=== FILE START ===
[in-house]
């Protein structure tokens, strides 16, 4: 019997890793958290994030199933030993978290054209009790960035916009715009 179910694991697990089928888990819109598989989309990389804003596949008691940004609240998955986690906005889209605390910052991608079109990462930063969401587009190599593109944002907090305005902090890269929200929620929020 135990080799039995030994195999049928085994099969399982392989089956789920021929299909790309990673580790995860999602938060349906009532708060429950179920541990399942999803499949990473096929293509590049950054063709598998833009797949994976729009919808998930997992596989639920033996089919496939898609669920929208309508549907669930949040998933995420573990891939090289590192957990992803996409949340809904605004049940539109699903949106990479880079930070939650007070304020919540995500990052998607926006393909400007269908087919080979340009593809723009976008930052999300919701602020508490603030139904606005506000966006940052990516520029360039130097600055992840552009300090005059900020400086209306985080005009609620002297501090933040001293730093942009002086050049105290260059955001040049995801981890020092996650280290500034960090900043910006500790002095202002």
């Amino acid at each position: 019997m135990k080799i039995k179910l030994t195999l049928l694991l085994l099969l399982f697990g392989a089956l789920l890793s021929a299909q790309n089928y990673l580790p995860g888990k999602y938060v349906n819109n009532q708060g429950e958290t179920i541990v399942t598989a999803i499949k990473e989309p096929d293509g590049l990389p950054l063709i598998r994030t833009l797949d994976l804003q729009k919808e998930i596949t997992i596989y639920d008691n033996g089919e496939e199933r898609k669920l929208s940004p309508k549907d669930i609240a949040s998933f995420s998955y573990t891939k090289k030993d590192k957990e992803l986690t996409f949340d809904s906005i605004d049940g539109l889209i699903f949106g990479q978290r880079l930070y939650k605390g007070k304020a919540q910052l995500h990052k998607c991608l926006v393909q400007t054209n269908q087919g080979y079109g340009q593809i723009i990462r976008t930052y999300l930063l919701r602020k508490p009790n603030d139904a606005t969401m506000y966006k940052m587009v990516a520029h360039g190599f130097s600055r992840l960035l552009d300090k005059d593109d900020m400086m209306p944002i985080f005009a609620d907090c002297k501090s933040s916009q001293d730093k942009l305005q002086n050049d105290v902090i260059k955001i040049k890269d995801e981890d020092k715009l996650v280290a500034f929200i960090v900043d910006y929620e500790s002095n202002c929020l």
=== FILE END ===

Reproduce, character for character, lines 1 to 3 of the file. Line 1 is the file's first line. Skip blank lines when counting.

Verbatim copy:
[in-house]
């Protein structure tokens, strides 16, 4: 019997890793958290994030199933030993978290054209009790960035916009715009 179910694991697990089928888990819109598989989309990389804003596949008691940004609240998955986690906005889209605390910052991608079109990462930063969401587009190599593109944002907090305005902090890269929200929620929020 135990080799039995030994195999049928085994099969399982392989089956789920021929299909790309990673580790995860999602938060349906009532708060429950179920541990399942999803499949990473096929293509590049950054063709598998833009797949994976729009919808998930997992596989639920033996089919496939898609669920929208309508549907669930949040998933995420573990891939090289590192957990992803996409949340809904605004049940539109699903949106990479880079930070939650007070304020919540995500990052998607926006393909400007269908087919080979340009593809723009976008930052999300919701602020508490603030139904606005506000966006940052990516520029360039130097600055992840552009300090005059900020400086209306985080005009609620002297501090933040001293730093942009002086050049105290260059955001040049995801981890020092996650280290500034960090900043910006500790002095202002």
């Amino acid at each position: 019997m135990k080799i039995k179910l030994t195999l049928l694991l085994l099969l399982f697990g392989a089956l789920l890793s021929a299909q790309n089928y990673l580790p995860g888990k999602y938060v349906n819109n009532q708060g429950e958290t179920i541990v399942t598989a999803i499949k990473e989309p096929d293509g590049l990389p950054l063709i598998r994030t833009l797949d994976l804003q729009k919808e998930i596949t997992i596989y639920d008691n033996g089919e496939e199933r898609k669920l929208s940004p309508k549907d669930i609240a949040s998933f995420s998955y573990t891939k090289k030993d590192k957990e992803l986690t996409f949340d809904s906005i605004d049940g539109l889209i699903f949106g990479q978290r880079l930070y939650k605390g007070k304020a919540q910052l995500h990052k998607c991608l926006v393909q400007t054209n269908q087919g080979y079109g340009q593809i723009i990462r976008t930052y999300l930063l919701r602020k508490p009790n603030d139904a606005t969401m506000y966006k940052m587009v990516a520029h360039g190599f130097s600055r992840l960035l552009d300090k005059d593109d900020m400086m209306p944002i985080f005009a609620d907090c002297k501090s933040s916009q001293d730093k942009l305005q002086n050049d105290v902090i260059k955001i040049k890269d995801e981890d020092k715009l996650v280290a500034f929200i960090v900043d910006y929620e500790s002095n202002c929020l």